Apple has announced the future compatibility of iPhones with the RCS protocol, which should replace the current SMS. But Android users will always be quickly spotted.
It’s an announcement that took many by surprise. This November 16, Apple finally announced compatibility of its iPhones with the RCS standard during the year 2024. This protocol, often defined as “SMS 2.0”, was imagined by the global consortium of operators, then deployed by Google on all Android smartphones. But anxious to keep its customers captive and preserve the exclusive nature of its iPhone, Apple had never agreed to comply with the RCS.
This total change of course is in fact linked to regulatory pressure from the European Union, which plans to force Apple to make iMessage compatible with all other instant messaging applications, such as Whatsapp or Messenger. By giving in on the integration of the RCS, Apple hopes to calm the enthusiasm of the Europeans.
Like SMS, the main advantage of RCS is its interoperability. In 2024, when Apple has integrated RCS support into iOS, each user will be able to use this tool to send a message to another, regardless of their operator, and regardless of their smartphone.
Concretely, RCS obviously takes over the most basic functions of SMS, namely sending texts. But it goes much further: it allows you to use a Wi-Fi connection, create group discussions, see that your interlocutor is writing a message, see that they have read it, share your location, but also exchange high quality files (photo or video). In a word: it allows almost everything that current instant messaging allows.
In its announcement, Apple explained that RCS Messages will work “parallel to iMessage.” In other words, Apple intends to favor the use of iMessage as soon as possible, that is to say for a discussion between two iPhone owners. RCS messages will therefore be used as a second intention, particularly during an exchange with an Android user.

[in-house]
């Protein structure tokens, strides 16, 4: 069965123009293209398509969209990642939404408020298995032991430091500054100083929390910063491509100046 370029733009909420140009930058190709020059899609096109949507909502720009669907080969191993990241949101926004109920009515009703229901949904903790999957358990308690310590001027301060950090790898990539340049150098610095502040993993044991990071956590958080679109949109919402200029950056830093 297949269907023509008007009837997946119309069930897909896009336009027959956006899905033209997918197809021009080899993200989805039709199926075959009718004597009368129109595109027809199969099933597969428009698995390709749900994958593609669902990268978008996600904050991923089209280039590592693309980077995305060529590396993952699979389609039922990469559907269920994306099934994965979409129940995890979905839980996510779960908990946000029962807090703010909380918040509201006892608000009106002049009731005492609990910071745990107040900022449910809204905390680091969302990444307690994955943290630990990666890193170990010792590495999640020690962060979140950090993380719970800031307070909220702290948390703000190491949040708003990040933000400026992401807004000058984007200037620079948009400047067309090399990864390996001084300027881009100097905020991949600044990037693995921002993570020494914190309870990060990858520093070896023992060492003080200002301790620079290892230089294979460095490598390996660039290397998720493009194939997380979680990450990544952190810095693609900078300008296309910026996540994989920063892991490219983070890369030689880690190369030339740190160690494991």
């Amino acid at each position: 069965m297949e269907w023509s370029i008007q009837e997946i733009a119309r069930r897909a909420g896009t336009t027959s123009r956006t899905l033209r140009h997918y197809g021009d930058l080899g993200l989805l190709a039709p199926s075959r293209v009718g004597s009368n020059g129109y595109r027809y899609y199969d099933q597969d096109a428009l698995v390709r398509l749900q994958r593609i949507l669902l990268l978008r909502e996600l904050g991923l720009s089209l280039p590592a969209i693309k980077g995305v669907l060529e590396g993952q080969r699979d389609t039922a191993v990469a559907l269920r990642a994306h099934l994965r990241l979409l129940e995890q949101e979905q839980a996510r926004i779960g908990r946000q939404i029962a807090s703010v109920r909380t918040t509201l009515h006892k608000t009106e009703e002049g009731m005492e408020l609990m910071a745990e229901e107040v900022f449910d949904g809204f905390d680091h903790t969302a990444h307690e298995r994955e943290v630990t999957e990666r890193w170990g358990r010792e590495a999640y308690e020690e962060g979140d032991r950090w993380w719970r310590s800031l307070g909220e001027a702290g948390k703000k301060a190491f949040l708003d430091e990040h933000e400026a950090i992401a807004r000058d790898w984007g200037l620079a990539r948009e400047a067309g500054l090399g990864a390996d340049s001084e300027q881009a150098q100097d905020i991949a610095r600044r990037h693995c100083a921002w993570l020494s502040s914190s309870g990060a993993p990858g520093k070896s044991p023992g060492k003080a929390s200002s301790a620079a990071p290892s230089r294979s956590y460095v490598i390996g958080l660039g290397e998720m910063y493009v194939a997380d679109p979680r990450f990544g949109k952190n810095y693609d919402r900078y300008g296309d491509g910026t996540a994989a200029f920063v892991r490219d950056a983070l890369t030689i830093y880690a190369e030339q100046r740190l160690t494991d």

The green bubble will stay green
Between iPhone users, exchanges on iMessage – represented by blue bubbles – will therefore remain identical to those of today. With some iOS-specific features (like the ability to cancel sending a message), and end-to-end encryption.
In the event of an exchange with an Android user, which is currently done through simple SMS, represented by green bubbles, the two interlocutors will however benefit from all of the functions mentioned above, to benefit from messaging more in line with what we can expect in 2023.
On the other hand, and as expected, Apple has confirmed that it will continue to display interlocutors on Android differently than those with an iPhone, placing RCS messages in a green bubble. The blue bubble, a real sign of social recognition for some, will remain reserved for those who can afford the brand’s devices.
Another question also concerns the encryption of conversations. Currently, SMS messages are not encrypted, leaving for example the telephone operator the possibility of accessing their content. RCS technically allows end-to-end encryption to be enabled, as Google recently did on Android.
But to continue to benefit iMessage on iPhone, Apple could be tempted to deactivate it for its part, so that its customers continue to associate the blue bubble with the idea of better security of their exchanges. In any case, the company has not yet communicated on this point.
Gn Fr tech